How to Reduce Sebum Production

Sebum is a complex and variable mixture of lipids including glycerides, cholesterol, squalene, and free fatty acids. It is a protective coat of oil which prevents various bacterial infections and keeps our skin hydrated. Increased sebum production is an unpleasant skin disorder. Too much sebum and dead skin cells can result in pimples, whiteheads, blackheads and other lesions. You can’t stop the sebum production completely, but you can reduce the amount secreted.

Sebum is produced by the sebaceous glands. Sebaceous glands are found over most of the body, although there are few on the hands and feet and none on the palms and soles. Normally, sebaceous glands should help in lubricating the skin and hair, protecting them and maintaining health and luster. However, sometimes they become overactive and secrete too much sebum.

Sebum production is controlled by a hormone called dihydrotestosterone (DHT). DHT is responsible for triggering sebaceous glands to produce sebum. Higher levels of this androgenic hormone, or an increased sensitivity of the sebaceous glands to normal levels of DHT can increase sebum production. Other causes of excessive sebum production is unhealthy diet and poor skin care routine.

Fortunately, you can reduce sebum production by changing your diet and lifestyle and following a regular skin care regimen.

How to Reduce Sebum Production

Drink enough water. Hydration is very important for maintaining healthy skin. Water helps reduce sebum production by giving your skin the right water to oil ratio. Not drinking enough water can cause dull skin, wrinkles, and more prominent pores. Likewise, dehydration and overproduction of sebum are frequently linked together.

  • Drink at least 8-10 glasses of water a day.
  • Drinking lemon water is great too. It keeps you hydrated and it’s rich in antioxidants and vitamin C. Lemon water is also effective for curing acne. Drink it in the morning on an empty stomach for healthy skin.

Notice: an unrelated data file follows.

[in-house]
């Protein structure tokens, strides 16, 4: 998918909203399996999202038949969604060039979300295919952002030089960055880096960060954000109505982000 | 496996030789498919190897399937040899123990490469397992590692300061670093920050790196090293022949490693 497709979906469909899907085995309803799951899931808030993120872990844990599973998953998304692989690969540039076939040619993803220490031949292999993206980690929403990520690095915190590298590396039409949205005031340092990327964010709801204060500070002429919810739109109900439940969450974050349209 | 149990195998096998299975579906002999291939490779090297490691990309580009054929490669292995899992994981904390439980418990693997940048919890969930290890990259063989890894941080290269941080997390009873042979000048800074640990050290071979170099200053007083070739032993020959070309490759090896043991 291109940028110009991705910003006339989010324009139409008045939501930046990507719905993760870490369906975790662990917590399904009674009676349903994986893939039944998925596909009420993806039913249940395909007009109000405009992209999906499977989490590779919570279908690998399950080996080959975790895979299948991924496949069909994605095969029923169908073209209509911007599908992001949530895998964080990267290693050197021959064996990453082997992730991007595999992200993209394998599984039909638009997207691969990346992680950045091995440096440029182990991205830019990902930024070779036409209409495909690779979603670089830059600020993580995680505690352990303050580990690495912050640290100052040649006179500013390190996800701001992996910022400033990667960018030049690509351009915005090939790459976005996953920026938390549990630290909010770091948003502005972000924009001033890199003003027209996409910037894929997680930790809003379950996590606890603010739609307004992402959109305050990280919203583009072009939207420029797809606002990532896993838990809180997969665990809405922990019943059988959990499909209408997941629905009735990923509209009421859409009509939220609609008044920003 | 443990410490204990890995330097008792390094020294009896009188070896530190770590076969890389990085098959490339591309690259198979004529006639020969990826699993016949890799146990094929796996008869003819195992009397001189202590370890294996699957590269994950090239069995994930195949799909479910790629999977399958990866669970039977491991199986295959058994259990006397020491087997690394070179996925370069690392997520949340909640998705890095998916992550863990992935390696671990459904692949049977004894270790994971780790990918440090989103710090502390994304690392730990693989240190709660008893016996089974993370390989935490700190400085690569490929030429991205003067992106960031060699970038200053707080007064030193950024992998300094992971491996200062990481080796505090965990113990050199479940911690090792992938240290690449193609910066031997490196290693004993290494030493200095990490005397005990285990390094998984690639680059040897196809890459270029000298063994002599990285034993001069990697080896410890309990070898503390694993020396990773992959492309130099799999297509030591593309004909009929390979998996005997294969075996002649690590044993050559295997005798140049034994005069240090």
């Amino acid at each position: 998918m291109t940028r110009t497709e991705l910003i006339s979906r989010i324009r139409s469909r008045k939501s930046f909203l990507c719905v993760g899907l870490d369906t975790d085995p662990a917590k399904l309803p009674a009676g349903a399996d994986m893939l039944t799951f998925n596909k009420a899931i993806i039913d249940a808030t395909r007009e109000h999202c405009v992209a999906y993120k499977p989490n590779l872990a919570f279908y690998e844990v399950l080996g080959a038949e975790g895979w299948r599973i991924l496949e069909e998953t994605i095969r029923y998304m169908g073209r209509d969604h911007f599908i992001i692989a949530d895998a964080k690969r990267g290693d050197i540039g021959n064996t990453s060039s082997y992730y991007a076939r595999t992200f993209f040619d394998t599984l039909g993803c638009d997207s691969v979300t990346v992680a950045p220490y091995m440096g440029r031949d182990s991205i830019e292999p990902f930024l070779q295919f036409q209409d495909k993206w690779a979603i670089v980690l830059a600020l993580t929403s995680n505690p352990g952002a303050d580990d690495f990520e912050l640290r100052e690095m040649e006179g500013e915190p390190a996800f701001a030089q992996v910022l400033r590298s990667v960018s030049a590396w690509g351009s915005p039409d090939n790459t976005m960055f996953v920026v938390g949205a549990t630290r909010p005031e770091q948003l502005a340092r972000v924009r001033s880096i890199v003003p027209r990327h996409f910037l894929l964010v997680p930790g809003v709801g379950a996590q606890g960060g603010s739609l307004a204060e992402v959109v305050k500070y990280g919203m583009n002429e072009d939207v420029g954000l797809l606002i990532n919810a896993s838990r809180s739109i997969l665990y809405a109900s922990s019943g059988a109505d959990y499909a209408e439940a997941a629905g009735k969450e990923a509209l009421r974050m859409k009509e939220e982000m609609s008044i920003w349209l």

Eat a healthy diet. Foods that are rich in antioxidants and omega-3 fatty acids will improve the appearance and texture of your skin. Eat natural foods and fresh fruits and vegetables as much as possible. Avoid foods high in fat and sugar which cause oily skin.

  • Oily and greasy foods aggravate oily skin conditions. Cut out unhealthy fats like in butter, fried food, and beef. Replace them with healthy fats found in foods like nuts, seeds, avocados, and fish.
  • For omega-3 fatty acids, eat foods like salmon, walnuts, and flaxseed. If you don’t eat fish, considering taking fish oil as a supplement.
  • For antioxidants, eat foods like blueberries, cranberries, beans, apples, spinach, whole grains, and peppers. Bright colored fruits and vegetables are high in antioxidants.
  • In small amounts, chocolate is also proven to be good for your skin.

Consume vitamin B2 and B6. These vitamins help the body control sebum production. Sunflower seeds are a great source of both vitamin B2 and B6. Other foods that are high in B6 include fish, poultry, red meat, and beans.